©2008 Big Empire Industries and Randy Shandis Enterprises
Every right imaginable is reserved.


This week:
Open Water

Filthy says:
"Nobody praises me for being cheap.

Man, people get pretty fucking excited and nutso when they think they've discovered something. I remember calling National Geographic when I discovered this concrete shaft near Lake Rhoda that I believe was never known to man until I found it. I mean, how fucking cool is that?

The folks at National Geographic wanted nothing to do with the story of the Filthy Shaft; something about needing space for a pictorial on naked African chicks. Still, I told everyone I knew about the shaft, and bragged how it has been there for centuries, maybe millenniums, as an unknown treasure. And did the Dorito bag and Mountain Dew can at the bottom of this previously unknown treasure mean that our civilization was created in the distant past by space aliens geek programmers? Good question for archeologists to answer, although I have to confess that the discovery site has been defaced. A man's gotta go some place to take a shit when he feels unwanted at home and ate too many bean and cheese burritos from the 7-Eleven.

I think people go into low-budget movies with the same attitude, thinking that because it's small and poorly made that it is their discovery, and they take pride in it and cut it some slack. It's like the Olympics, where some assholes get a swelled head because of the actions of some stranger, just because you're from the same country, or because you paid nine bucks to see their movie.

That's gotta be what's going on with this crap-ass, whiny independent movie Open Water. Man, there just ain't much there, and still a lot of people talk it up. It's because it was made cheap, so it feels like some sort of discovery. While big budget often means lousy script and too many hacks spending the money, low-budget doesn't automatically mean quality. Some people think so, but they are usually the pretentious sorts of assholes who see their movies in theaters where cappuccino and brie are served.

You sure as hell don't have to be smart or have a good idea to have no money. Look at me. Any jackass with no money can make a movie, and do a shitty job. So I ain't cutting no slack for a movie that was made cheap, because I still have to pay nine boners to see it. Look, I'm not asking for fancy special effects or big stars. I'll settle for decent dialogue, a good story and some tits. Open Water has a flash of tits, five minutes of good story, and no good dialogue whatsoever.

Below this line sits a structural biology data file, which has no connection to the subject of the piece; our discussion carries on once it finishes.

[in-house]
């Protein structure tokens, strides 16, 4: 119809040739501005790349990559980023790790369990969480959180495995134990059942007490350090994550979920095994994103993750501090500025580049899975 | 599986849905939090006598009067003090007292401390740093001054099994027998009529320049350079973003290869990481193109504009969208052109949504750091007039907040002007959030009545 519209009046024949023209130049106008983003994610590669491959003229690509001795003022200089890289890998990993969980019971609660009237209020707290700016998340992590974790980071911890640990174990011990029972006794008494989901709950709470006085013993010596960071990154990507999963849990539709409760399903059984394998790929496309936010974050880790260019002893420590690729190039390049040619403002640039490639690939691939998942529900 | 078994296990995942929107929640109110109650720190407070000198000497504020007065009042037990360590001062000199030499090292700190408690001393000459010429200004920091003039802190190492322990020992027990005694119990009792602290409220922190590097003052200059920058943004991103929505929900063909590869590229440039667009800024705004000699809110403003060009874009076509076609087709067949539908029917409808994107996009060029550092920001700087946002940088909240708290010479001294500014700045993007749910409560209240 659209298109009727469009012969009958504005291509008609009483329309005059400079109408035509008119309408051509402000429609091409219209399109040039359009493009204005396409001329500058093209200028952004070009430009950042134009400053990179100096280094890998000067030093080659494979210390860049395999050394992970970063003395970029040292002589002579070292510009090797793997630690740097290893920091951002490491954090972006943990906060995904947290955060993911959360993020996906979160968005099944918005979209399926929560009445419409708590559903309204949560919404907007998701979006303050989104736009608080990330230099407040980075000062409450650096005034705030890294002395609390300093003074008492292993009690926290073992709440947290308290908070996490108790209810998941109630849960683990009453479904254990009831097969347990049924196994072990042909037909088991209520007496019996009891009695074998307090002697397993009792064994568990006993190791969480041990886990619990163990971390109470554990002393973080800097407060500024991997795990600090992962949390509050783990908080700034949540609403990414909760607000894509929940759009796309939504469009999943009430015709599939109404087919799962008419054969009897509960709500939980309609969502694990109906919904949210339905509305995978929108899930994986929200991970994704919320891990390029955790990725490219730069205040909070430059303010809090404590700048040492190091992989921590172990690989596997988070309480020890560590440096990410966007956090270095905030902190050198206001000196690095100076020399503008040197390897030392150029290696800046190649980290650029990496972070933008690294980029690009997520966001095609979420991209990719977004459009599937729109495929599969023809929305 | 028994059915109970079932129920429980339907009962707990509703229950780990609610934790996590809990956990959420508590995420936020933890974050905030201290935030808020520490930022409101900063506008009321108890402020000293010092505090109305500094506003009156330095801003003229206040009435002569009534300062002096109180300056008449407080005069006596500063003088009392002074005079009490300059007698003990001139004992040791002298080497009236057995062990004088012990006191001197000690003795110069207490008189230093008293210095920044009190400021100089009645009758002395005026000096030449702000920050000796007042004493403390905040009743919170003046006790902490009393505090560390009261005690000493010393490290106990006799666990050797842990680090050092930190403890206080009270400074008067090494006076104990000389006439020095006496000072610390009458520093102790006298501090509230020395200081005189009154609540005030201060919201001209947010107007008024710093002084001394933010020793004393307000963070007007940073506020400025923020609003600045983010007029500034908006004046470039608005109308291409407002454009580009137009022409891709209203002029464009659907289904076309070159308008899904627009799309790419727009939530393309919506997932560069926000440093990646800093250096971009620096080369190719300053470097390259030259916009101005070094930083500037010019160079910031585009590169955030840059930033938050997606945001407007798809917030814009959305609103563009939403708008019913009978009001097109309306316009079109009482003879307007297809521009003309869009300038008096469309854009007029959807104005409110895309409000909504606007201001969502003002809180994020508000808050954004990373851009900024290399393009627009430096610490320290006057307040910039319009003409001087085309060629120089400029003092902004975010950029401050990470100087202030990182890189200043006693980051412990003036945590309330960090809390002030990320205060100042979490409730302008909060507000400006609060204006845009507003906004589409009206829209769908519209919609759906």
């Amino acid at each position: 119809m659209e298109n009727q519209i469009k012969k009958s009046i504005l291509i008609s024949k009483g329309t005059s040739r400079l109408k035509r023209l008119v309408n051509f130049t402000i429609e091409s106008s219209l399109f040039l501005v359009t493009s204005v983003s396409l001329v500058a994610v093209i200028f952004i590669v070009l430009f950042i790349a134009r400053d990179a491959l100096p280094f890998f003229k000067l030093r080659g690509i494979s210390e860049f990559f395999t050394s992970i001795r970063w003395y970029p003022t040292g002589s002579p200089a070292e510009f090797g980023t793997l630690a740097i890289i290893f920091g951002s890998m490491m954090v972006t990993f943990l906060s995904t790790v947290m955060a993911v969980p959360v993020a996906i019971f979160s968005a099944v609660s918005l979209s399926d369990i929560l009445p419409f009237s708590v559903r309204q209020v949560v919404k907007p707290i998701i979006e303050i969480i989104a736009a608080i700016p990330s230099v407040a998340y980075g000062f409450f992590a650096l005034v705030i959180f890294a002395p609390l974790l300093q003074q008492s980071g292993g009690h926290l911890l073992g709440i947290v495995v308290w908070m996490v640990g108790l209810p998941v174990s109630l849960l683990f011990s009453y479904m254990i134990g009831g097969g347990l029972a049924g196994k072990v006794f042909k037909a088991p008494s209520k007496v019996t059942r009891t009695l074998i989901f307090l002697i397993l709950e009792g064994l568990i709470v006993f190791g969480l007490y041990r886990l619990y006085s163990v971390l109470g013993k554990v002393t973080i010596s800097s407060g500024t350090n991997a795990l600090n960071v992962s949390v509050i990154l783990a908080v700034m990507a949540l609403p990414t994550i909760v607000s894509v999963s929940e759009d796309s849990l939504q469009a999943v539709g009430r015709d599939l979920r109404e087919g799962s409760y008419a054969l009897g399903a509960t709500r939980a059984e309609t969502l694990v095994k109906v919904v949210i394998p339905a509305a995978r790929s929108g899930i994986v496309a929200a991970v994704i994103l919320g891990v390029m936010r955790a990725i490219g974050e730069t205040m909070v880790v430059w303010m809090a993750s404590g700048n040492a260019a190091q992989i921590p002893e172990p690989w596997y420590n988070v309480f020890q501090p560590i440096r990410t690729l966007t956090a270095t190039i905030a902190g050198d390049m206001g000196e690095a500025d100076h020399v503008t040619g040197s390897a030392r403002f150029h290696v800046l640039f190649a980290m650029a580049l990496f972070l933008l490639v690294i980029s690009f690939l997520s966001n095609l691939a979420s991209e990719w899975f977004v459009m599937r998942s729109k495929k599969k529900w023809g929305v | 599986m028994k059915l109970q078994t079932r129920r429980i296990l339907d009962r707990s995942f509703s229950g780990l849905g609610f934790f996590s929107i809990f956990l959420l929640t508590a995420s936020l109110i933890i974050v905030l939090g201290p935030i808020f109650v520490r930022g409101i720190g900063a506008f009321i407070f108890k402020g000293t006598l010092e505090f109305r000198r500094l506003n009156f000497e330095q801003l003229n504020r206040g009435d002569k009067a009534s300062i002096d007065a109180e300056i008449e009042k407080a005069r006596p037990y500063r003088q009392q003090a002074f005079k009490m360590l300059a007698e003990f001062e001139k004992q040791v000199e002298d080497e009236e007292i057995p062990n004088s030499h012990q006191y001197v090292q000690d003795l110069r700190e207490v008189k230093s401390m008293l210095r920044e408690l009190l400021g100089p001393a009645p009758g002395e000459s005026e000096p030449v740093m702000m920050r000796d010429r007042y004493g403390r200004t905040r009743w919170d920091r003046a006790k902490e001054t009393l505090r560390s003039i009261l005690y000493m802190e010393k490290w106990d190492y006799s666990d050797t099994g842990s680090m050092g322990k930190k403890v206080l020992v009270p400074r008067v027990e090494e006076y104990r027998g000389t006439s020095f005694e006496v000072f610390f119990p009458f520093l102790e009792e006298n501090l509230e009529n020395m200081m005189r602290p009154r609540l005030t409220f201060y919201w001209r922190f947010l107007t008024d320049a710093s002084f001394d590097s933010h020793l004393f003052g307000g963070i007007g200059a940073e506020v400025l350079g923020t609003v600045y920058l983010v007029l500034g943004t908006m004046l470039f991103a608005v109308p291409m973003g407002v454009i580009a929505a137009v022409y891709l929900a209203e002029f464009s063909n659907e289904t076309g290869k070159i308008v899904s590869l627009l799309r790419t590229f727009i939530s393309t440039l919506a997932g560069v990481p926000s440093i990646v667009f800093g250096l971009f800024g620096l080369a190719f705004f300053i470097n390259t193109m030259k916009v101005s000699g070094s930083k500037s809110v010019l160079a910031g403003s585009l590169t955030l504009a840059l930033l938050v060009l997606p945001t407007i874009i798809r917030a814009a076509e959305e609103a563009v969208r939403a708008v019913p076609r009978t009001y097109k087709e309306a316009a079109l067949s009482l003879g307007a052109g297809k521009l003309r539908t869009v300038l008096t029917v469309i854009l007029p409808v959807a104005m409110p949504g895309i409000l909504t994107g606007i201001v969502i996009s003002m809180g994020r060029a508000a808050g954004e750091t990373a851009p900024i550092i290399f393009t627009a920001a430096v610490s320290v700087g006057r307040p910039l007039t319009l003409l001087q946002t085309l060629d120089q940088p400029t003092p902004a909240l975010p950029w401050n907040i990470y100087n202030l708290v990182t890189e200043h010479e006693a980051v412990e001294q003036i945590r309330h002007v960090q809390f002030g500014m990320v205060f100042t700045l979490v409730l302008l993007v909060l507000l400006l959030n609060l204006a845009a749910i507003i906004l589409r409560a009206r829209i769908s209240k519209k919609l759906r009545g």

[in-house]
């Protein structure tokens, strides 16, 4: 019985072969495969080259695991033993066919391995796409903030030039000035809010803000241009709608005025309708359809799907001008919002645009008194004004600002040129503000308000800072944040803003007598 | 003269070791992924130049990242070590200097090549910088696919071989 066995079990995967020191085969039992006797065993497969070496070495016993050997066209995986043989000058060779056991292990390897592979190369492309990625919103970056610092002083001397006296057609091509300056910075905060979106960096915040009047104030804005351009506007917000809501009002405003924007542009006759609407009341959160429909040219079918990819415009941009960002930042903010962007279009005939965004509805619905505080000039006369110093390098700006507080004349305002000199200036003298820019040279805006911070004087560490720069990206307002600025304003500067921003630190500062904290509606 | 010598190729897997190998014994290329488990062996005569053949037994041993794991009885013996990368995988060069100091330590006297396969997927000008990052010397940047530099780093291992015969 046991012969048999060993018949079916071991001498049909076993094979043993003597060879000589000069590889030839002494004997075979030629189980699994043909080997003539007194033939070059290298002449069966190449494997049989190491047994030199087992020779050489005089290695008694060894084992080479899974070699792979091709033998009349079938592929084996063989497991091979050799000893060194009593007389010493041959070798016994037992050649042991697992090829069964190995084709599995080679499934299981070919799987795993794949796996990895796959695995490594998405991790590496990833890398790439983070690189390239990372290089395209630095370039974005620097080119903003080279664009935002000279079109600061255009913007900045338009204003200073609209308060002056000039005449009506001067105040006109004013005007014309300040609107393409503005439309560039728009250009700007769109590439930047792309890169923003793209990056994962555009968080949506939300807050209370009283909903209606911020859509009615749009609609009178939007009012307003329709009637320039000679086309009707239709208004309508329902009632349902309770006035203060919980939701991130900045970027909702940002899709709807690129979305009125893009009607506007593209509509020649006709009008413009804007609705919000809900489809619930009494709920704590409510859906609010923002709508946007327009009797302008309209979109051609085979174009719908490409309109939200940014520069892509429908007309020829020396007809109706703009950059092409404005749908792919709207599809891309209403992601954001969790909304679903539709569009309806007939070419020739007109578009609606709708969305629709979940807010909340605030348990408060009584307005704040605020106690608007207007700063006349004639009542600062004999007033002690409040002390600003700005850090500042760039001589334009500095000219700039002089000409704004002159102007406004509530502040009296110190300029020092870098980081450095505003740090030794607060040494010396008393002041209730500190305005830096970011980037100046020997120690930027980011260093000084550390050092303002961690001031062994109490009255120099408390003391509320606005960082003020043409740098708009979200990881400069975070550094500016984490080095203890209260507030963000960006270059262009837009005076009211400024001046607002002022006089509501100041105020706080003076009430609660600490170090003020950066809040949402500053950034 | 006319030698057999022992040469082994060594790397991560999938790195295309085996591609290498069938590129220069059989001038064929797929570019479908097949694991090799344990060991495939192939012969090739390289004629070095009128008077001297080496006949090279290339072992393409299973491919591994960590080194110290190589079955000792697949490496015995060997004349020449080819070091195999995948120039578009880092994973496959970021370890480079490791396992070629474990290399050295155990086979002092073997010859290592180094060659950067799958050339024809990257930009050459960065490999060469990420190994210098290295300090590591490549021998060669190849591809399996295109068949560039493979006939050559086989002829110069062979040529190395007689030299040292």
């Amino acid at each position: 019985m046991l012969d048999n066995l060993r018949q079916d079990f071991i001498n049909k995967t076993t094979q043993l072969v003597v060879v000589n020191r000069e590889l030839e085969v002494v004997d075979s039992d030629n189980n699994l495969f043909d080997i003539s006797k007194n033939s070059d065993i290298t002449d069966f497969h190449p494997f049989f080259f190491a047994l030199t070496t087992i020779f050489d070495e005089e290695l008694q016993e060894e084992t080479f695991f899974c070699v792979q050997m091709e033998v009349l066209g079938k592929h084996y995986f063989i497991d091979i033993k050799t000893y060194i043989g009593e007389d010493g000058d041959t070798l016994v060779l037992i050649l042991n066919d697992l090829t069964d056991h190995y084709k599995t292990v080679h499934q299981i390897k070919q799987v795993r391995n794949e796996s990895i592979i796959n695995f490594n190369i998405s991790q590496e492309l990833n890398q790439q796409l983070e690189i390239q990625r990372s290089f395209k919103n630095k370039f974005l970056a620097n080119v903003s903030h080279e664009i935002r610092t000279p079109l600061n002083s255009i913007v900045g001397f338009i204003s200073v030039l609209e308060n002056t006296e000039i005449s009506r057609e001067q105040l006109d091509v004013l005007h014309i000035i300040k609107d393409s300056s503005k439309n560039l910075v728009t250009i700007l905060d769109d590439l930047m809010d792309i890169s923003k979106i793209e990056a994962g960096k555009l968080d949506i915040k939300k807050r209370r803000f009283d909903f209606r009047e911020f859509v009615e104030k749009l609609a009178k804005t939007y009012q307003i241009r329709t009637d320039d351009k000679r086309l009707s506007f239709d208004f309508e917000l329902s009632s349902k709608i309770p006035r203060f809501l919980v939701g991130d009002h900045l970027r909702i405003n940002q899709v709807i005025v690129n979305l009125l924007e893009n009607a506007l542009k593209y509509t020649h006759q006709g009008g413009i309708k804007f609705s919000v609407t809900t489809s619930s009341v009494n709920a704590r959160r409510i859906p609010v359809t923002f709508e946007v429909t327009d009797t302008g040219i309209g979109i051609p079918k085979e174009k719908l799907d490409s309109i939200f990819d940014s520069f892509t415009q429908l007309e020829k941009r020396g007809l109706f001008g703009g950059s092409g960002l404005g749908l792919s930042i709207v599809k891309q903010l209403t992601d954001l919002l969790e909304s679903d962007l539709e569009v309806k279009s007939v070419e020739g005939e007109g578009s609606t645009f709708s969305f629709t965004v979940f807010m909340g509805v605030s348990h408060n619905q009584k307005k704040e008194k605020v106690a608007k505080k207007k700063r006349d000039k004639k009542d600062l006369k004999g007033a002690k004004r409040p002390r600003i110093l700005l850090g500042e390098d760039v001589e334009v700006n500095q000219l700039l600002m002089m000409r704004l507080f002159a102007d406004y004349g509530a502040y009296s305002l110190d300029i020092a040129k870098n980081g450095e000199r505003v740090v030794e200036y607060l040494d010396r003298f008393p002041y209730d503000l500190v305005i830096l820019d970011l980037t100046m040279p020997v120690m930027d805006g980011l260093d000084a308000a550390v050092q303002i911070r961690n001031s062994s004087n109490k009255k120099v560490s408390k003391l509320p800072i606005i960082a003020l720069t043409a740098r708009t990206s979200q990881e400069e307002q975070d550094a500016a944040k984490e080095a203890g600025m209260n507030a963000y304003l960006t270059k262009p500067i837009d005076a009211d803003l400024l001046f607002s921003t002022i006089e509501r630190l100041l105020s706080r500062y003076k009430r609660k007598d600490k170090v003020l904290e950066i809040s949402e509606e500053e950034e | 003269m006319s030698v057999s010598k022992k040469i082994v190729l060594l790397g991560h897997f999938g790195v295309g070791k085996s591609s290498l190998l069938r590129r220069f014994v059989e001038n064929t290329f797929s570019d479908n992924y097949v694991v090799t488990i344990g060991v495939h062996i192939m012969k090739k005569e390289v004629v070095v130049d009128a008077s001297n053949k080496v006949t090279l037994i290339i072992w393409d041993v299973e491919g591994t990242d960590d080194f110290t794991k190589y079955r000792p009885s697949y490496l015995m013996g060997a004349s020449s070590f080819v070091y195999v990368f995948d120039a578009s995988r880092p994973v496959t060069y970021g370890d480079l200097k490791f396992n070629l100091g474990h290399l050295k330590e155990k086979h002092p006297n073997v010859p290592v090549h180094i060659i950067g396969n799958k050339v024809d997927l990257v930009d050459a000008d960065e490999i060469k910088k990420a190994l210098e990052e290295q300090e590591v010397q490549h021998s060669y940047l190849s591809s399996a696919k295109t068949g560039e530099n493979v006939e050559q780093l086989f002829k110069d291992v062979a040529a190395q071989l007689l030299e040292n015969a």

Based on a true story that'd make a good cocktail party anecdote, Open Water is the tale of two whiny yuppies who get left behind by their diving boat in shark-infested waters. Perhaps the story would be more interesting if you didn't know the couple dies in the end. But now we all know that. The movie's objective, then, is to pad out 79 minutes between its start and its inevitable conclusion.

Open Water pads out its playing time with brutally boring shots of people packing, unpacking, lying in bed, almost fucking, whining and bickering with passive-aggressiveness, and finally bobbing around in the water saying "What's that?", "I felt something!" and "Don't look! Don't look!" The repetition gets tiresome faster riding a bicycle while smoking unfiltered Lucky Strikes.

I think the point is to show us an average couple stuck in extraordinary circumstances, but these people aren't average enough to be worth giving a shit about. Actually, maybe they're average for the people you'd find drinking at the bar in an Applebee's. But I don't drink at Applebee's for that reason. I hate whiny, pushy, career-obsessed stereotypes more than I hate soft-core porn. The movie makes a few clumsy stabs at defining the couple's relationship, showing they are tired of the tedium and bored with each other. The movie goes for a low-budget feel of realness, but for that I can watch moms slapping their kids around at K-Mart. Reality is fine, but I want a more interesting reality that reveals more than this from my movies.

And fuck if this isn't one cheap-ass looking movie. It wears its cheapness like a badge of honor, but low-budget should only be something to be proud of when you don't spend the whole God damn time in the theater thinking about how cheap it looks. The cinematography is B-grade repetition of the same images. It's close-up of the struggling couple, followed by a medium shot of water and sky, then back again. The sharks thrashing about even get to be pretty redundant. The continuity is appalling with the sky changing from light to dark and back and cloudy to sunny without much consistency. The water takes on different colors from shot to shot. And the picture quality is worse than an eight-millimeter film I once saw of a woman fucking an elk and then being trampled by it. Well, it was either that or a high-school driver's training film. Like I said, the picture quality sucked. Either way, man, did that movie give me a hard-on. The digital video images are flat, blurry and better suited to a television than a movie screen.

Overall, Open Water is a pretty bad fucking movie. Probably the better story is how it was made using real sharks, but I didn't pay to see that. Two Fingers for Open Water.

Help Filthy || Want to tell Filthy Something?



Greg Russell of WB-TV, Detroit

Without a Paddle is "A white water ride with laughs!"

Suspect Zero is "A slick, psychological thriller that will keep you riveted to the final credits!"

Yeah, most of the movie sucked. But those final credits, wow!

Filthy's Reading
Carl Hiaasen - Strip Tease

Listening to
The Shins - Chutes Too Narrow


Pee Wee's Big Adventure